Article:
Your First 2 Years in Youth Ministry - 7 Best Practices: Be, Know, Do

Posted on by YFC Seattle

By Warren Mainard, CORE & Youth Ministry Network Director

Practice Five: Be, Know, Do - Start with the End in Mind

I saw the angel in the marble and carved until I set him free.” – Michaelangelo

There is a legend attributed to the iconic Italian artist Michaelangelo that recounts how he came every day to his studio and would stare at a block of marble.  For months, all he would do is gaze intently at the block of marble, without ever lifting a chisel or a hammer.  During this time, someone stopped in and asked him what he was doing, to which he responded, “working.”  Finally, he picked up the chisel and the hammer and soon, Michaelangelo’s David was completed.

Typically, youth leaders are known much more for their frenetic energy than their deep, intentional thought life.  There is always another message to be prepared, event to be planned, student to be counseled, meeting to be run and mess to be cleaned up.  Without intentional, concentrated, long-term focus, it is unlikely that your energy will result in a beautiful masterpiece.

When it comes to sculpting students into lifelong disciples of Jesus, it is important to take time to truly think with the end in mind before picking up the tools of the trade and chipping away.  Imagine a 12 year-old entering into your ministry.  What kind of disciple do you want to see him become by the time he graduates from High School and out of your youth ministry?  Several years ago, I took some time to look intently at my student ministry.  I asked the question - “What kind of disciples is my student ministry producing?”  Not content with the answer to that question, I wrote down the words, Be, Know, Do.  I asked the question(s), “If a student enters into my student ministry in middle school and stays with us for 6-7 years, what do I want them to be, what do I want them to know, and what do I want them to do?”  If you were to reflect on that question, how would you answer it?  While I encourage you to drill down and compile your own list, here are a few examples that might help you begin:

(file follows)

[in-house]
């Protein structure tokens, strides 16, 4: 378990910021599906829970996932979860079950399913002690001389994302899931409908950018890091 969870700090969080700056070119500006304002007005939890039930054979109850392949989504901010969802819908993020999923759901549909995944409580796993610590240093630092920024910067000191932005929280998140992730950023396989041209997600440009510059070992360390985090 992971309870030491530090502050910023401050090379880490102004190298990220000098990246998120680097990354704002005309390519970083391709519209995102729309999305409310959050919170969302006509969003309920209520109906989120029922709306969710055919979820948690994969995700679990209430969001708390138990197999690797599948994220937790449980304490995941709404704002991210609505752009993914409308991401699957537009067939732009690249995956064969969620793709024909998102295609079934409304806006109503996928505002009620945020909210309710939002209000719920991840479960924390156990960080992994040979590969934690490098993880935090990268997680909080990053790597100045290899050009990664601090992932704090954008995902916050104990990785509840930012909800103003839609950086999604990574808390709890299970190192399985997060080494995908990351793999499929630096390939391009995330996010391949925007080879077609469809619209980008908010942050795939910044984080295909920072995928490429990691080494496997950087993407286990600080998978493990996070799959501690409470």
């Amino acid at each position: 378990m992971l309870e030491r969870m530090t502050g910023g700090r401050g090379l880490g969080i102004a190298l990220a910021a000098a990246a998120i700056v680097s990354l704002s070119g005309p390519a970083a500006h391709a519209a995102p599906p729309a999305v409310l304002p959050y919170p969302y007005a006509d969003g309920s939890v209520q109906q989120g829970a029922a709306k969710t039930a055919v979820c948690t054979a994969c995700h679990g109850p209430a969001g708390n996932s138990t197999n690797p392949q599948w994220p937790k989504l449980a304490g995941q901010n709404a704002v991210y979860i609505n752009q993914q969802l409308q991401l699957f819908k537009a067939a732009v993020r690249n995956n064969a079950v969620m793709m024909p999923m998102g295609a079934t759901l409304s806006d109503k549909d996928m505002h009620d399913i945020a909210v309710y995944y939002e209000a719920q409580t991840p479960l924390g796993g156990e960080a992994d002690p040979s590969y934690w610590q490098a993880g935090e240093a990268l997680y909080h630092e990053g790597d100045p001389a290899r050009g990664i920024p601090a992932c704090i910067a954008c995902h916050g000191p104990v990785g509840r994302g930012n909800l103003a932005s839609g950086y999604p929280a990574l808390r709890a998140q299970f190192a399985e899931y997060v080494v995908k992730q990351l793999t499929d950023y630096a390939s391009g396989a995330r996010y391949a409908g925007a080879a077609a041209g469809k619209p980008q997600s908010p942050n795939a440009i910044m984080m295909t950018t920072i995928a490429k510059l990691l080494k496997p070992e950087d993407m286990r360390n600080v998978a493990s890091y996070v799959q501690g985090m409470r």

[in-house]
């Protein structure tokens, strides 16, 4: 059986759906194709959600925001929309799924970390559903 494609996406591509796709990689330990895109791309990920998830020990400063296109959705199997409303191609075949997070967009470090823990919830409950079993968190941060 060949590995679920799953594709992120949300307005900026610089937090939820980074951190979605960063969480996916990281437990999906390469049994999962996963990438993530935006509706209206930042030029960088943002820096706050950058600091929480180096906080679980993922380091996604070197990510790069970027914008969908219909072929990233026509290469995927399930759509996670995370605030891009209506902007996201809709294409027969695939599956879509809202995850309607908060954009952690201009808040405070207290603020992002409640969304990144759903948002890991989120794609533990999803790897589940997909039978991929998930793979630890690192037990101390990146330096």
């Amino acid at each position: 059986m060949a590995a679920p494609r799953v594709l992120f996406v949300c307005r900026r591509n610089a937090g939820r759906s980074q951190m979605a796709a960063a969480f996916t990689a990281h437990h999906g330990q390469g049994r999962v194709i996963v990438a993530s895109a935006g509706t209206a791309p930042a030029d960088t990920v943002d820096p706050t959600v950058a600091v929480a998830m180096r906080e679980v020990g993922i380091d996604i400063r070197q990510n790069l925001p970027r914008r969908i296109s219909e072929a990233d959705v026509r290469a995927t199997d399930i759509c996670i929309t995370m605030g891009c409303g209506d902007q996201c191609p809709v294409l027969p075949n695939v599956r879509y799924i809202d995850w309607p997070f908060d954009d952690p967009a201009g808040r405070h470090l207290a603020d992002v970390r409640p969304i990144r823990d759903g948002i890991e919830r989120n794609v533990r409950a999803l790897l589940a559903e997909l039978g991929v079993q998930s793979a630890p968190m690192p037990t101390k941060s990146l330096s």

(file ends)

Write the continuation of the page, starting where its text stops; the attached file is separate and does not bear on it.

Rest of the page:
• Confident in their Gospel Identity in Christ.
  • Demonstrate evidence of salvation through the fruit of the Spirit.
  • A person of character and integrity.
  • Deeply passionate about an abiding relationship with Christ.


  • How to read, study and lead others with God’s Word.
  • Share their personal testimony and the Gospel of Jesus Christ with others.
  • The meta-narrative of Scripture and the centrality of Christ in God’s Word.
  • Their spiritual gifts and how to use them.


  • Engaged in spiritual disciplines of prayer, Bible reading, and listening to God.
  • Actively involved with the local church (not only the youth ministry).
  • Giving and serving regularly.
  • Living with Kingdom first priorities.

What would you add or subtract from this list?  As you compile this list, I would encourage you to not add more than 8 items in each category.  Once you have completed the list, here comes the fun (and painful) part - Evaluate your current youth ministry teaching and events calendar to the items on this list.  Remove every lesson, meeting, program or event that does not clearly and directly promote and support at least one item on your Be, Know and Do (BKD) list.  Be fierce in this process.  You may decide later that you need to re-work an event or lesson, but for now, take it off.  Everything left on your events and teaching calendar should have at least one BKD item attached to it.  

Now, examine and see what is missing?  What changes need to be made in order to ensure that every item on this list is addressed intentionally at least once every 24 months?  What new message series, Bible studies, weekend retreats, programs or events need to implemented in order to address these desired outcomes?  How do parents, volunteers, leaders, Senior Pastor and outside speakers/guests need to be incorporated more effectively into your student ministry?

As you take time to stare at the marble, to truly take time to think and reflect and examine without pride or prejudice, you will discover that there is a masterpiece waiting to be set free in your students and student ministry.  Finally, remember this quote from Michaelangelo too, “Genius is eternal patience.”  You can’t microwave or mass produce disciples.  It takes time, it takes patience, it takes an eternal perspective.

Other Posts in this Series:

Your First 2 Years in Youth Ministry - 7 Best Practices: Mentorship

Your First 2 Years in Youth Ministry - 7 Best Practices: Parental Guidance

Your First 2 Years in Youth Ministry - 7 Best Practices: Balance

Your First 2 Years in Youth Ministry - 7 Best Practices: Teamwork

Your First 2 Years in Youth Ministry - 7 Best Practices: Communication

Your First 2 Years in Youth Ministry - 7 Best Practices: Empower

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